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Compare the United States economic system to that of Japan. 

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This century both the United States and Japan have ranked in the top five largest economies of the world by GDP (Nominal), with the US consistently maintaining the top position. In 2018, according to the International Monetary Fund, the US ranked number one with a GDP at $20.4 trillion versus...

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This century both the United States and Japan have ranked in the top five largest economies of the world by GDP (Nominal), with the US consistently maintaining the top position. In 2018, according to the International Monetary Fund, the US ranked number one with a GDP at $20.4 trillion versus Japan's $5.2 trillion at number three. This gap can be attributed partly to the fact that the US was home to 327 million citizens by 2018, compared with Japan's population of 127 million, according to Worldometers.info.

Both countries are strong exporters of high tech. Japan's industrial sector relies on imported raw materials and fuels. Both governments provide substantial subsidies to farmers and have high crop yields that feed the world. While the US has transitioned from a manufacturing to a service economy with real estate, professional and businesses and government as leading industries, Japan's top industries are automobiles, consumer electronics and computers.

Unlike the US, which enjoyed an economic recovery following the financial collapse of 2008, Japan experienced recessions throughout the subsequent decade. The country suffered a major earthquake with a 9.0 magnitude in 2011, followed by a tsunami that caused damage to manufacturing plants, which contributed to an economic slowdown.

As far as unemployment, the US dropped to 3.7% in October 2018, as compared with 2.4% for Japan during the same period. The average wage of American workers, according to 2015 data, was $52,988 versus $41,352 for workers in Japan.

Throughout 2018 the U.S. stock market outperformed Japanese stocks, which were negative for the year. US stocks, however, experienced high volatility in the fall, due to numerous factors, such as a cooling housing market, pullbacks in tech stocks, new tariffs, higher interest rates and all time high corporate debt. The US eclipsed Japan in 10-year bond yields at 2.9% versus .06%.

Both nations have racked up enormous national debt from quantitative easing as a strategy to create widespread liquidity throughout the economy. Similarly, both governments raise money for short-term government spending through selling bonds, although Japan uses a different structure. In terms of national debt, the US climbed to $21.3 trillion in 2018, while Japan rose to $9.6 trillion. Yet Japan ran up over twice as much debt as a percentage of GDP than the United States, according to NationalDebtClocks.org.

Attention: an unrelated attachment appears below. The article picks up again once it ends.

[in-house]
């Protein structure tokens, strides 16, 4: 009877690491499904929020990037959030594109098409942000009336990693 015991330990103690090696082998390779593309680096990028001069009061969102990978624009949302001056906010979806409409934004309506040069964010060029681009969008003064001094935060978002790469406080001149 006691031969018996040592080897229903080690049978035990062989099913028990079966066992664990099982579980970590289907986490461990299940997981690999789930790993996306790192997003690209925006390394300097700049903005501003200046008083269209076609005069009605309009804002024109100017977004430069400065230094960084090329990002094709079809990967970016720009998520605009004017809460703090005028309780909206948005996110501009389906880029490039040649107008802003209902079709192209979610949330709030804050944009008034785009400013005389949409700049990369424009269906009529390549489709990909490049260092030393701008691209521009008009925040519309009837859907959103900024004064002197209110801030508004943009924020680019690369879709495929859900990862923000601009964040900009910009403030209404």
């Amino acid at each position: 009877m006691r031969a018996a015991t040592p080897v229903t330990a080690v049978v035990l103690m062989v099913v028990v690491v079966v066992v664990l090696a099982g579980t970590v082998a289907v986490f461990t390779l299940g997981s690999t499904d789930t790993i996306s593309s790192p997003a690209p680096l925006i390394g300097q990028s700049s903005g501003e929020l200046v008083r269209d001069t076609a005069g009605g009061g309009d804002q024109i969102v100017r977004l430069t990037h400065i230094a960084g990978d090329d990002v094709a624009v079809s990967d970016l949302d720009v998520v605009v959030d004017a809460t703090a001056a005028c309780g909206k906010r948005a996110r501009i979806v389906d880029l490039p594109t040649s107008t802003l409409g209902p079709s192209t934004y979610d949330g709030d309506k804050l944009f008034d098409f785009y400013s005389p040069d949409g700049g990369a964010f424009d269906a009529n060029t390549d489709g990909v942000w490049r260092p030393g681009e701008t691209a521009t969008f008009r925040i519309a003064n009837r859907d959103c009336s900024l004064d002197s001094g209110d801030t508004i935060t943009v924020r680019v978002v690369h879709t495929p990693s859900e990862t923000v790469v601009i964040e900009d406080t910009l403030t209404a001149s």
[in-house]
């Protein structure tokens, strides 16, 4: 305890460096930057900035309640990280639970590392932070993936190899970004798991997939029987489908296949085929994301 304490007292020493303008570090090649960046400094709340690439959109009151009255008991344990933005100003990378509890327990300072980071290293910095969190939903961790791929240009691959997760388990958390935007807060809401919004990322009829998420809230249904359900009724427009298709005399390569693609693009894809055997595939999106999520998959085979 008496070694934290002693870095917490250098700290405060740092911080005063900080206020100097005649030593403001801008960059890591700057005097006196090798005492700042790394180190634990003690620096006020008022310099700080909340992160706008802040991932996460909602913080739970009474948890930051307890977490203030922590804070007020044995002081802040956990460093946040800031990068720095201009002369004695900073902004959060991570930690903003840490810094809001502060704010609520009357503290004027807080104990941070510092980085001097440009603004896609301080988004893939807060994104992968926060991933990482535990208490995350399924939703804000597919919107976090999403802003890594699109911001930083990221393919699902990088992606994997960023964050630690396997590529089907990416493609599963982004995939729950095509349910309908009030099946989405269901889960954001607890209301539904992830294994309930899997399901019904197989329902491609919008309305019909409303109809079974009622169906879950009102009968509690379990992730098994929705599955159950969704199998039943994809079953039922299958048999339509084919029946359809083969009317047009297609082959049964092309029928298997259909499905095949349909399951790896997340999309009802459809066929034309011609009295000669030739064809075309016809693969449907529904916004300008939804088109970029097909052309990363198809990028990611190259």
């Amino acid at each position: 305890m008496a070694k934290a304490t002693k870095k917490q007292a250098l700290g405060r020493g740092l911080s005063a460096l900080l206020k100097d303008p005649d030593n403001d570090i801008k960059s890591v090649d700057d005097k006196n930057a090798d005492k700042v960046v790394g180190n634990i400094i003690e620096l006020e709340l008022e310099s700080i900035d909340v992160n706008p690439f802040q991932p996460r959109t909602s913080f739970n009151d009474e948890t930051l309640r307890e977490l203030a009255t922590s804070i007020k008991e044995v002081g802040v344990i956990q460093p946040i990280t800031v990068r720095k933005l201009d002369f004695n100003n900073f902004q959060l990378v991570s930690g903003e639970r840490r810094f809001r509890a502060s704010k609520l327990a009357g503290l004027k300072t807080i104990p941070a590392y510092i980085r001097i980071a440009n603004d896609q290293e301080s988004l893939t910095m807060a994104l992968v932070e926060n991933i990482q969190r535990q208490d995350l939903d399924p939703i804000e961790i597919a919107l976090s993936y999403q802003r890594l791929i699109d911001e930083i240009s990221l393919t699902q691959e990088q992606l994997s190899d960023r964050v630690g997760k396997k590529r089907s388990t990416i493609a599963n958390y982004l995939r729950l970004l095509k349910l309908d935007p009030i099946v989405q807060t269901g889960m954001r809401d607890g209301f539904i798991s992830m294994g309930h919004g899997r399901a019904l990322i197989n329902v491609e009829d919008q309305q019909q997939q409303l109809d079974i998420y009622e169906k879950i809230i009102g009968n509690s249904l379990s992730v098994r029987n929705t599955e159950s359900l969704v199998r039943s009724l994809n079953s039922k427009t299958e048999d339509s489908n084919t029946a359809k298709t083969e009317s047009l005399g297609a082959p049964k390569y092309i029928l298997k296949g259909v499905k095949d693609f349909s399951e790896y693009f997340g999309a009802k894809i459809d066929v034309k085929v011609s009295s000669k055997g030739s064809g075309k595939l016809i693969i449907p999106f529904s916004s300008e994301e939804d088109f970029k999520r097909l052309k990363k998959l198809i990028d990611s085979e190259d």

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Japan is a nation of almost 27 million people, and its economy produced $5.4 trillion in 2017. Japan has a mixed economy based on capitalism and its gross domestic product per capita is $42,700. Among Japan's largest exports are cars and car parts. As climate change encourages the production of electric cars, Japan's economy could suffer, because electric cars use one-third fewer parts than gasoline-powered autos. The United States has a population of 325 million people, with an economy of about $19.4 trillion in 2017, making it the worlds largest economy. The gross domestic product per capita in the US is approximately $59,500. Some of the main exports from the United States are: food, crude oil, aircrafts, auto parts and many more. In 2017, President Trump imposed tariffs on many imported Chinese goods, meaning that nearly half of all Chinese imports to the US are now subject to new tariffs. China retaliated by placing its own tariffs on many American goods. As of this writing, both countries have agreed not to impose any new tariffs for 90 days.

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The economies of the United States and Japan are generally fairly similar.  This is because they are both mixed economies that tend to be fairly market-oriented.  However, the Japanese economy is different from that of the US in a number of ways.

Both Japan and the US have basically capitalist economies.  Both are based on people being able to own property and use it as they like.  However, the Japanese economy is influenced more by its government than the US economy is.  The Japanese government for example, has often helped to guide the national economy by deciding what industries should be emphasized.  There are more laws governing hiring and firing than there are in the US.  The US is, in these ways, more of a free market economy than Japan is.

Another difference between the two economies is in the nature of the firms that dominate.  The US economy is more influenced by relatively small firms.  By contrast, the Japanese economy is very much dominated by large firms.  The US economy is much more open.  Smaller firms have more of a chance to grow and become important.  It is also worth mentioning that the US economy makes much more use of women than does the Japanese economy.

In general, then, both of these economies are essentially market economies.  However, the Japanese economy is more influenced by its government and is also somewhat more traditional and closed than the American economy is.

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